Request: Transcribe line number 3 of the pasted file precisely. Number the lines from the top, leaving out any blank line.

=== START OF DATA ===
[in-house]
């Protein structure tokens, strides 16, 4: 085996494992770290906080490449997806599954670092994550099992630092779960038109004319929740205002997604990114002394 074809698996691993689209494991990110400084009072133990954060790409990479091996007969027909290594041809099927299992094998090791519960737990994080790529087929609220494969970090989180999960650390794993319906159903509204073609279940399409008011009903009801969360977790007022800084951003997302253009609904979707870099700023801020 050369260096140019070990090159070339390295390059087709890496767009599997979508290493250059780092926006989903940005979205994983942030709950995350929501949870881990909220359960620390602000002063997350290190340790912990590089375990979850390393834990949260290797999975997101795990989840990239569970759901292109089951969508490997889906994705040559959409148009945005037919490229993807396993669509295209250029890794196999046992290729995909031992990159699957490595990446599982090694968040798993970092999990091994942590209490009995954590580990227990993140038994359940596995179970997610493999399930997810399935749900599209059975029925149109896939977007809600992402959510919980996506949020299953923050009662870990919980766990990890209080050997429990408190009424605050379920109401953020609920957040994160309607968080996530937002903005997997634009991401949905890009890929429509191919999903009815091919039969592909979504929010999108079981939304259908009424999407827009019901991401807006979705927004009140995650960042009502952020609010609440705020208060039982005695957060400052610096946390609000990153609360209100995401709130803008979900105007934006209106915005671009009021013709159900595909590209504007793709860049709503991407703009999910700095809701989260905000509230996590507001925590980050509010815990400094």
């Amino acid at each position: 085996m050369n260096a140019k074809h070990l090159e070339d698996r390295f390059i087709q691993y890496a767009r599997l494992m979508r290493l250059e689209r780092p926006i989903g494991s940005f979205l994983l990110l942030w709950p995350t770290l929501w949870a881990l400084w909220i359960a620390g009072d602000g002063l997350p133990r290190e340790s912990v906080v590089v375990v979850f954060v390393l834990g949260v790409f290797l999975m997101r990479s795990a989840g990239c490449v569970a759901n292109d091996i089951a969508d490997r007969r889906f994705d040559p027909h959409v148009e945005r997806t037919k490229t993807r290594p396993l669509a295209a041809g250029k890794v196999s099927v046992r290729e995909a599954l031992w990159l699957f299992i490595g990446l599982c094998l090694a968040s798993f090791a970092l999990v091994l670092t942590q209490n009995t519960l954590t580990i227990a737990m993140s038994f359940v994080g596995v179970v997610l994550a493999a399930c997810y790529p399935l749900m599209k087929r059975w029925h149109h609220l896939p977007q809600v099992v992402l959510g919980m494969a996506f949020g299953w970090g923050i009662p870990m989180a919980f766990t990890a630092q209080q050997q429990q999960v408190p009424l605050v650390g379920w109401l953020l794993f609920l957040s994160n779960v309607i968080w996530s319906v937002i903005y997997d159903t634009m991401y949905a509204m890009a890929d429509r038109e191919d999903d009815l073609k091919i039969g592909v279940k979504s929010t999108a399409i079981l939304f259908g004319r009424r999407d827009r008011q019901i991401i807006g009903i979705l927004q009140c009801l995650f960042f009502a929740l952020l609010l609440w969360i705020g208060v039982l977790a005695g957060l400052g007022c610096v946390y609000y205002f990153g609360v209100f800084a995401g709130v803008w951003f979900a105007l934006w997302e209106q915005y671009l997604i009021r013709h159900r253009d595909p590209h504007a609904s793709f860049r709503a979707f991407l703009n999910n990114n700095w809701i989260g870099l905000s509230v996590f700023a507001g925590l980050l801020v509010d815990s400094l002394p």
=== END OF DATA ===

């Amino acid at each position: 085996m050369n260096a140019k074809h070990l090159e070339d698996r390295f390059i087709q691993y890496a767009r599997l494992m979508r290493l250059e689209r780092p926006i989903g494991s940005f979205l994983l990110l942030w709950p995350t770290l929501w949870a881990l400084w909220i359960a620390g009072d602000g002063l997350p133990r290190e340790s912990v906080v590089v375990v979850f954060v390393l834990g949260v790409f290797l999975m997101r990479s795990a989840g990239c490449v569970a759901n292109d091996i089951a969508d490997r007969r889906f994705d040559p027909h959409v148009e945005r997806t037919k490229t993807r290594p396993l669509a295209a041809g250029k890794v196999s099927v046992r290729e995909a599954l031992w990159l699957f299992i490595g990446l599982c094998l090694a968040s798993f090791a970092l999990v091994l670092t942590q209490n009995t519960l954590t580990i227990a737990m993140s038994f359940v994080g596995v179970v997610l994550a493999a399930c997810y790529p399935l749900m599209k087929r059975w029925h149109h609220l896939p977007q809600v099992v992402l959510g919980m494969a996506f949020g299953w970090g923050i009662p870990m989180a919980f766990t990890a630092q209080q050997q429990q999960v408190p009424l605050v650390g379920w109401l953020l794993f609920l957040s994160n779960v309607i968080w996530s319906v937002i903005y997997d159903t634009m991401y949905a509204m890009a890929d429509r038109e191919d999903d009815l073609k091919i039969g592909v279940k979504s929010t999108a399409i079981l939304f259908g004319r009424r999407d827009r008011q019901i991401i807006g009903i979705l927004q009140c009801l995650f960042f009502a929740l952020l609010l609440w969360i705020g208060v039982l977790a005695g957060l400052g007022c610096v946390y609000y205002f990153g609360v209100f800084a995401g709130v803008w951003f979900a105007l934006w997302e209106q915005y671009l997604i009021r013709h159900r253009d595909p590209h504007a609904s793709f860049r709503a979707f991407l703009n999910n990114n700095w809701i989260g870099l905000s509230v996590f700023a507001g925590l980050l801020v509010d815990s400094l002394p």